One of your primary responsibilities as a caregiver is to keep your loved one safe. In addition to the bathroom, kitchens are one of the most dangerous areas in a senior’s home. From slippery floors to a risk for fires, there are many potential issues you must prevent. As you work on increasing safety for your loved one, make sure to add the following strategies to your list for making the kitchen senior-proof.
Add a Nonskid Mat
Kitchen floors can quickly become slippery if liquids spill on the floor. Place a nonskid mat in front of the sink where water is more likely to spill. Encourage your loved one to wear nonskid shoes anytime he or she is working in the kitchen.
If your loved one needs help safely navigating the kitchen and other parts of the home, consider hiring a caregiver. In Oklahoma, home care providers can benefit aging adults in a variety of ways. From cooking nutritious meals to offering timely medication reminders, the dedicated caregivers at Home Care Assistance are available to help your elderly loved one 24 hours a day, 7 days a week.
Move Items to Lower Shelves
Changes in your loved one’s balance and coordination must also be addressed. Help your loved one avoid climbing ladders by placing frequently used items on lower shelves. Moving items to lower shelves also prevents things from falling on your loved one as he or she prepares meals.
Arrange for Meal Preparation Assistance
Seniors with issues such as Parkinson’s disease or arthritis may find it difficult to perform tasks such as chopping vegetables. A professional caregiver can work with your loved one in the kitchen and assist with tasks that pose a risk for cuts. Your loved one can also benefit from having someone come to the home and keep an eye out for things that could cause him or her to get sick, such as expired food in the pantry.
If your aging loved one needs occasional help with bathing, grooming, cooking, or other basic household tasks, or if you need time to attend to important personal matters, reach out to Home Care Assistance, a leading provider of live-in and respite care. Oklahoma seniors can maintain their independence while living at home with the help of our reliable respite caregivers.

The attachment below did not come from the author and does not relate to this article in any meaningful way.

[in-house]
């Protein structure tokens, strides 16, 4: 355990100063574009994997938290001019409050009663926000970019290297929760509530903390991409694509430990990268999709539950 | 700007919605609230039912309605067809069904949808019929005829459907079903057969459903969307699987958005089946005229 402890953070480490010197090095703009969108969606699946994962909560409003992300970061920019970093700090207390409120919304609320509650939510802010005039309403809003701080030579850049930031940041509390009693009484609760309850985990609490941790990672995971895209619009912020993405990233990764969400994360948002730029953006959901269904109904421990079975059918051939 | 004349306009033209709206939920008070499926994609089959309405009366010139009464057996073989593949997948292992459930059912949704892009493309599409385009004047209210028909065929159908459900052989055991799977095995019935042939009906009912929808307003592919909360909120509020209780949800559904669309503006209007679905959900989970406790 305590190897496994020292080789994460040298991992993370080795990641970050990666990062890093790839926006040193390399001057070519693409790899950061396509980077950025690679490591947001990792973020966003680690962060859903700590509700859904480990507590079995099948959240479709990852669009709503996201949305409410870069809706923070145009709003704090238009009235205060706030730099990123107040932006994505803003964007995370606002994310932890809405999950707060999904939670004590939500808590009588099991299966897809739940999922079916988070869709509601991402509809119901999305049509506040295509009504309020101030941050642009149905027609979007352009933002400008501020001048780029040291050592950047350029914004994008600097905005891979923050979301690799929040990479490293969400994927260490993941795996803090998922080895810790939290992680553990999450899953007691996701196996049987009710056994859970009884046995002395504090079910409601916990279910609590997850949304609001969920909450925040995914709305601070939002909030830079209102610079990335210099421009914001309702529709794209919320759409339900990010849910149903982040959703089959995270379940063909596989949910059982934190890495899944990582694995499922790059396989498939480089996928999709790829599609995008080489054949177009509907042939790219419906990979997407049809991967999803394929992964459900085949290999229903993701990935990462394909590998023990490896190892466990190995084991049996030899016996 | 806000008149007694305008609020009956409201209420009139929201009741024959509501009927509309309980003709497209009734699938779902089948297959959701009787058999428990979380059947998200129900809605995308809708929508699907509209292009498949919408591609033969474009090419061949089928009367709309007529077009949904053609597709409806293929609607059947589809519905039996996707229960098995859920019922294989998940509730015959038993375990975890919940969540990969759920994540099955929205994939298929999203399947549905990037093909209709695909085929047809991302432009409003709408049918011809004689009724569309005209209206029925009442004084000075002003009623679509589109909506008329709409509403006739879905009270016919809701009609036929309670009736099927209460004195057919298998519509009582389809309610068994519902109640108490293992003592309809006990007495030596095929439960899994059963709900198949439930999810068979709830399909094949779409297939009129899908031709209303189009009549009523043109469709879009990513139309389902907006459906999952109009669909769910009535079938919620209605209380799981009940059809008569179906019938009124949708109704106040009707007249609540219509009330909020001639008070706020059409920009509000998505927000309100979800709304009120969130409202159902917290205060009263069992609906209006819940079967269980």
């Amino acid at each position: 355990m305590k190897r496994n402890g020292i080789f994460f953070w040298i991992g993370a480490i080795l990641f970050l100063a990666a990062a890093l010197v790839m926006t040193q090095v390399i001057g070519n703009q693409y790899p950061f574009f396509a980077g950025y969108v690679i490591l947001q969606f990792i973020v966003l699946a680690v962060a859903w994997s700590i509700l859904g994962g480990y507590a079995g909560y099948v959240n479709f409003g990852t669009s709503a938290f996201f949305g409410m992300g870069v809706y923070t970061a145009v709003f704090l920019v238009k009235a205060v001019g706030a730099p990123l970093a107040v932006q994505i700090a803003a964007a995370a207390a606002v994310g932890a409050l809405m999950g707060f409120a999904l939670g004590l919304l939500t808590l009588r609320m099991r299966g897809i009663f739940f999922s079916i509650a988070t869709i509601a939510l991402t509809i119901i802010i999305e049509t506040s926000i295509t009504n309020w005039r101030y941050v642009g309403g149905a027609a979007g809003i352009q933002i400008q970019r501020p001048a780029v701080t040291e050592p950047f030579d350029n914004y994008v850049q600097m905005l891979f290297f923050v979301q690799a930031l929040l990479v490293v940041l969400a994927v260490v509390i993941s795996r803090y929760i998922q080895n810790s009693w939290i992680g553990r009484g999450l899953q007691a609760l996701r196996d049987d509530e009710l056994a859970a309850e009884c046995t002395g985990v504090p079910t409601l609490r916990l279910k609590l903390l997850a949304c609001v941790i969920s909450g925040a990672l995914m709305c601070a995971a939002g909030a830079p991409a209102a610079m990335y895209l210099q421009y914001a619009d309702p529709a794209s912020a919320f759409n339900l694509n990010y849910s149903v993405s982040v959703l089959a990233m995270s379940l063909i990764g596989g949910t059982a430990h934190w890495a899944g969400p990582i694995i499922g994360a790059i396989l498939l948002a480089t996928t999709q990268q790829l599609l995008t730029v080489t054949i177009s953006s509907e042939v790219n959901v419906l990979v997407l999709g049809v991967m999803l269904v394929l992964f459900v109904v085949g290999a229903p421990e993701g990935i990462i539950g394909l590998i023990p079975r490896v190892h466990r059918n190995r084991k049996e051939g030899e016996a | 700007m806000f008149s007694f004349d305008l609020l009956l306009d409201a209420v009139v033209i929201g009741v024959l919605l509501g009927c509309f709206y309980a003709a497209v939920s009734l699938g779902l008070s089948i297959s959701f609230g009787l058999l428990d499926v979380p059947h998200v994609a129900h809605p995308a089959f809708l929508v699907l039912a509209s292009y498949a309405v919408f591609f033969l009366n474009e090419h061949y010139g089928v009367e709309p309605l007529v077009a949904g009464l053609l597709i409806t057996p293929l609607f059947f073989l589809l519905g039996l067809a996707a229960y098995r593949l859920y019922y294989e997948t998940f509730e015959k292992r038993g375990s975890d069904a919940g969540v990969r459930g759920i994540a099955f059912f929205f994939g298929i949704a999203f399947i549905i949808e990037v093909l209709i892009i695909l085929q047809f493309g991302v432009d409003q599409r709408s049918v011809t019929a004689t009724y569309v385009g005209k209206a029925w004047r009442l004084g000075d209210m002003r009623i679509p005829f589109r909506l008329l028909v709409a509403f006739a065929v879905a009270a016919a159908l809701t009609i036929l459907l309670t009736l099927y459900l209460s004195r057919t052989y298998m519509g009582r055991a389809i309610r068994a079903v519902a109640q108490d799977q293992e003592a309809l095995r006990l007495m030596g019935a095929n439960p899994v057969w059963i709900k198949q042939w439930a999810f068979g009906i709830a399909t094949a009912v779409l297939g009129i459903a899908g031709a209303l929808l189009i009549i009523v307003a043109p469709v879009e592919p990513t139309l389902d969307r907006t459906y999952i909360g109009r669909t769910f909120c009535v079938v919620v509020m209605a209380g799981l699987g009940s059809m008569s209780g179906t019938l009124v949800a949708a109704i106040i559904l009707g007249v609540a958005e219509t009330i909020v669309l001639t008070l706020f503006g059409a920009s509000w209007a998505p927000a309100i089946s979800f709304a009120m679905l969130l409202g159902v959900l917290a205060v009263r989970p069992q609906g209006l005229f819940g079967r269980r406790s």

Choose Appliances with Automatic Shut-Off Controls
Forgetfulness is a common trait among seniors, and even older adults with minor memory loss are at risk for starting a house fire. Start by selecting appliances for your loved one’s home that come with automatic shut-off controls. Typically, these appliances are equipped with a timer that turns the unit off after a certain amount of time has passed. For appliances that cannot be switched out, you can also find special shut-off controls that go between the outlet and the appliance.
Watch Out for Cords
Ideally, any appliance with a cord should be used on a countertop so your loved one does not trip over it. However, you may also need to take additional measures to secure cords along walls so your loved one does not accidentally knock an appliance over when working at the counter. Periodically, check cords and prongs to make sure they are not becoming worn since this could create a fire hazard.
Secure Hazardous Chemicals
Seniors with dementia may mistake chemicals for ingredients or accidentally get a caustic cleaner on their skin if a container spills. Make sure to store chemicals such as bleach and drain cleaner in an inaccessible area. If your loved one has severe dementia, you may need to remove chemicals completely or store them in a locked cabinet.
Safety-proofing a senior’s kitchen while managing other caregiving duties can be overwhelming. If you are the primary caregiver for a senior family member and want additional assistance from a professional caregiver, Oklahoma Home Care Assistance is here to help. Our caregivers are available for a few hours a day to help seniors with daily tasks, and we also offer 24-hour live-in care for those who need more extensive assistance. To learn about our revolutionary senior home care plans, call one of our professional Care Managers at 405-285-4191 today.